Diabetes & kids — A growing concern

Joani Jack, M.D.
Posted on October 20, 2017

When we think of diabetes, we often think of adults living with the condition. But according to the American Diabetes Association, more than 190,000 American kids are living with diabetes. And it’s the type of diabetes that’s increasingly being diagnosed in kids that’s the biggest concern.

In the past, when children were diagnosed with diabetes, they typically had Type 1 diabetes. In fact, the condition was previously even known as “juvenile diabetes.”

But today, an increasing number of younger people are being diagnosed with Type 2 diabetes, which was often called “adult-onset diabetes” in the past.

Why is that so concerning, you might wonder? It’s a growing concern for health providers and other experts because Type 2 diabetes is typically associated with obesity.

Let’s take a look at both types of diabetes and what they mean for kids.

Type 1 diabetes: Still the most common in kids

When kids are diagnosed with diabetes, they’re still most likely to be diagnosed with Type 1 diabetes. This type of diabetes affects around 1.25 million American children and adults.

With Type 1 diabetes, the body simply does not produce insulin, the hormone that’s necessary to move glucose from the bloodstream into the body’s cells. Because of that, too much glucose stays in your bloodstream, which can lead to serious health conditions affecting the heart, eyes, kidneys and nerves.

Type 1 diabetes typically occurs because the body’s immune system destroys the cells in the pancreas responsible for producing insulin.

If your child has undiagnosed (or unmanaged) Type 1 diabetes, he or she may experience:

  • Extreme thirst
  • Frequent urination
  • Extreme hunger
  • Extreme fatigue
  • Slow-healing wounds
  • Dry or itchy skin
  • Blurry vision

Doctors can perform a simple blood test to determine if Type 1 diabetes is present. After a person is diagnosed with Type 1 diabetes, he or she will need to take insulin throughout life and regularly check blood glucose levels.

If your child has recently been diagnosed with Type 1 diabetes, the American Diabetes Association offers a helpful kit designed to help your family understand the condition and how it can be successfully managed.

Type 2 diabetes: Becoming more common in kids

In the past, this type of diabetes was rarely ever diagnosed in children or young people. But as Americans become more overweight and obese — at younger ages — Type 2 diabetes is becoming more common in this group.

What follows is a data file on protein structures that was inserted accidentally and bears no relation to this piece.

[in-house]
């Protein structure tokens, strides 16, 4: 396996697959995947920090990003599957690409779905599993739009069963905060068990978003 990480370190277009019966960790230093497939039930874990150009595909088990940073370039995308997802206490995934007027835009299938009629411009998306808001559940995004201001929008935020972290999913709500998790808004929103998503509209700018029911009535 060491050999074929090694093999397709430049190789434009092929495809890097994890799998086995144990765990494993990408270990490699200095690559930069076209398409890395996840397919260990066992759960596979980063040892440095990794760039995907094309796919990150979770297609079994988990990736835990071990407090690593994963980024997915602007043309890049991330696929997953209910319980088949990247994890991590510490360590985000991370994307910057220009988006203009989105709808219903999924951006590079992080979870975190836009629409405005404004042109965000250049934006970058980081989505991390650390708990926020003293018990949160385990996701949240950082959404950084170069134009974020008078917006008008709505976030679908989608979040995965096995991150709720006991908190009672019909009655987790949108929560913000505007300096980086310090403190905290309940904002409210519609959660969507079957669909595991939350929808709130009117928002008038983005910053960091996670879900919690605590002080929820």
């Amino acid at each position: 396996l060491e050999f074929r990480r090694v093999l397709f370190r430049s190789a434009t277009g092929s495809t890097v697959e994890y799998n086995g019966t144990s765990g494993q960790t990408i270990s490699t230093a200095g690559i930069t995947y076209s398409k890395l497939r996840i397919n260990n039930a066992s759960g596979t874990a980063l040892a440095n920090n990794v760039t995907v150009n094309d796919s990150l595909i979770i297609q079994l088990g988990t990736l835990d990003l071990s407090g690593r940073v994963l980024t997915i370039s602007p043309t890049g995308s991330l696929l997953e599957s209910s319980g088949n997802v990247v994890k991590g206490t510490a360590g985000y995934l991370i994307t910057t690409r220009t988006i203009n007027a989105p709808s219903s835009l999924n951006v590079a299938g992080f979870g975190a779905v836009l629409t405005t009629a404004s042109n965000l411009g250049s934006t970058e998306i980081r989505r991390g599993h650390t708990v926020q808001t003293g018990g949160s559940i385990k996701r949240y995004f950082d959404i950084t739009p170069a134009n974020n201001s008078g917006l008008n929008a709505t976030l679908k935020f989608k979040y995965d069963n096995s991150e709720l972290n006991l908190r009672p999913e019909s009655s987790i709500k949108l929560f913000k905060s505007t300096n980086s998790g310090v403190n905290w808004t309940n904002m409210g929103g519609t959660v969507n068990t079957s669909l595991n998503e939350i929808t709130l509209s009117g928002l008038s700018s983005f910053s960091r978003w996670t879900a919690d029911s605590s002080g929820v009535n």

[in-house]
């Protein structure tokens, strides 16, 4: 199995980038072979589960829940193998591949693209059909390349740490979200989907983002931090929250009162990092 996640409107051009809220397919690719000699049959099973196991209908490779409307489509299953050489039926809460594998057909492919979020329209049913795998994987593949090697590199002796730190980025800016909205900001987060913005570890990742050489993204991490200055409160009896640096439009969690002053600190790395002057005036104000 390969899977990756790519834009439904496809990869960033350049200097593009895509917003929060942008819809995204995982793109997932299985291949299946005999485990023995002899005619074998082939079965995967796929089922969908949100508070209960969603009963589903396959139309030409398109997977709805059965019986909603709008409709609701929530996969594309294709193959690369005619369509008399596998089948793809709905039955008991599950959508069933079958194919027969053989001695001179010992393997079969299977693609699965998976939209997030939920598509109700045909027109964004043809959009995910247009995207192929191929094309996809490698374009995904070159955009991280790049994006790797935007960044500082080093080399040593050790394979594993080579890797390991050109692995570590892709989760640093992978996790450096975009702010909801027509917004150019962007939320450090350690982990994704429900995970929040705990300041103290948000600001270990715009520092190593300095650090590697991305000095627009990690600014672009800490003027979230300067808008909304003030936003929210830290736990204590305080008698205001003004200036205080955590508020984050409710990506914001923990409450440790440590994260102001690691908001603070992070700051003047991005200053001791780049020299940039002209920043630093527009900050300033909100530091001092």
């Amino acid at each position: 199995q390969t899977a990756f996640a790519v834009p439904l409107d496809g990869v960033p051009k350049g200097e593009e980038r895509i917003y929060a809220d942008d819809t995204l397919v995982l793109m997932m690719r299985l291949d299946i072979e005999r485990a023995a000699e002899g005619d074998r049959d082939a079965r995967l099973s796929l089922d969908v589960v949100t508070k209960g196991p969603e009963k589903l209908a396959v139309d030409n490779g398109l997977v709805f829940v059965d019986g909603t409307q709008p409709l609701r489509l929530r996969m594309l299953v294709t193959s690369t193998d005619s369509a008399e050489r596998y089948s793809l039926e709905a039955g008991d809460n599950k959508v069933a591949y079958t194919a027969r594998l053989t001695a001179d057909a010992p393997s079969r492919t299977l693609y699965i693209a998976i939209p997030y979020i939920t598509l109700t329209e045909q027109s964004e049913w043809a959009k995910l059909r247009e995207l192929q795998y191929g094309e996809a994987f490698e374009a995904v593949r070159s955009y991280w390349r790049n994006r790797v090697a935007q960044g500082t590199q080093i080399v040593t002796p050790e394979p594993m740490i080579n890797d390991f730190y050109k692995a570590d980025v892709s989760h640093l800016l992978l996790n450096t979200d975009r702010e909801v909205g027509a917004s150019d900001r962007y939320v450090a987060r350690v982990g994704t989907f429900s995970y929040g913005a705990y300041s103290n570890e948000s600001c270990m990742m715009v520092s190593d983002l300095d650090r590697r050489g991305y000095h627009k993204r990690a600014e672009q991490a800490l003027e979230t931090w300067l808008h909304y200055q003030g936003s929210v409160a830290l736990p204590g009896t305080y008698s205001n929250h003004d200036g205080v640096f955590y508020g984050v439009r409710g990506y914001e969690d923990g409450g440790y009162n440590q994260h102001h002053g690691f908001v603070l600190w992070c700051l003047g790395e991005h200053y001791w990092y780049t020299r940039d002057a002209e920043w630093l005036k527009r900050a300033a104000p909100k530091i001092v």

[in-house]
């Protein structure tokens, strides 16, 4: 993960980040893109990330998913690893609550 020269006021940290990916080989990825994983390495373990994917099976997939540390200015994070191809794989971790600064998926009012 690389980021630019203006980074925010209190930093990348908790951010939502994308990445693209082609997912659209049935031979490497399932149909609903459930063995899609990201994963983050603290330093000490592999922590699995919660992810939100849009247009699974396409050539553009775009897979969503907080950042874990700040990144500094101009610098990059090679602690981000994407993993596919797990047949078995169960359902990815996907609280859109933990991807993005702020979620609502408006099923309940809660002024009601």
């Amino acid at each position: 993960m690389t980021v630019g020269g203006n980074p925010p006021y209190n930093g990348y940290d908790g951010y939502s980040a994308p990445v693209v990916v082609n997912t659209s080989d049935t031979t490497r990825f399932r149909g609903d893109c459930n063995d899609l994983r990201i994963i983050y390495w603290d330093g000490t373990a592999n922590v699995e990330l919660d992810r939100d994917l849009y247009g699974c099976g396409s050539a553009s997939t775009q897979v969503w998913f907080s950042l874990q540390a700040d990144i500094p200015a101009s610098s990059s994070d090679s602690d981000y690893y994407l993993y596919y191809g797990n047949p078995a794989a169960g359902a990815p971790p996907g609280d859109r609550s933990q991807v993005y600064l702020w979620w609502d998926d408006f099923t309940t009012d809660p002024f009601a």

Overall, Type 2 diabetes is far more common than Type 1 diabetes, affecting as many as 30.3 million Americans. That’s around 9.4 percent of the population.

With Type 2 diabetes, the body doesn’t use insulin well. Just like with Type 1 diabetes, this can lead to serious health problems as glucose builds up in the bloodstream.

However, unlike with Type 1 diabetes, which occurs when the pancreas stops producing insulin, Type 2 diabetes is largely preventable with healthy lifestyle habits. Being overweight or obese, not getting enough physical activity, and eating a poor diet are all risk factors for Type 2 diabetes.

A person with undiagnosed Type 2 diabetes will typically experience symptoms similar to the ones outlined above. This type of diabetes is also diagnosed using a simple blood test. After a diagnosis, doctors often prescribe a combination of medications and lifestyle changes to manage the condition.

If you think your child may be at risk for developing Type 2 diabetes, there are steps you can take to help prevent the condition. As a family, look to become more physically active and eat healthy, balanced meals. Kids should get at least 60 minutes of physical activity each day, and limiting screen time is one way to make that happen.

If your child has diabetes…

Both types of diabetes can be managed successfully. Reassure your child that he or she can stay healthy with a few adjustments. If you’re not sure how to handle a diabetes diagnosis, the American Diabetes Association offers great resources for parents and kids.

But the biggest takeaway we can offer? Make sure your child knows that having diabetes doesn’t have to keep him or her from doing the things he or she loves.

If you believe your child may have diabetes, talk with your pediatrician. Need a doctor? Find one here.

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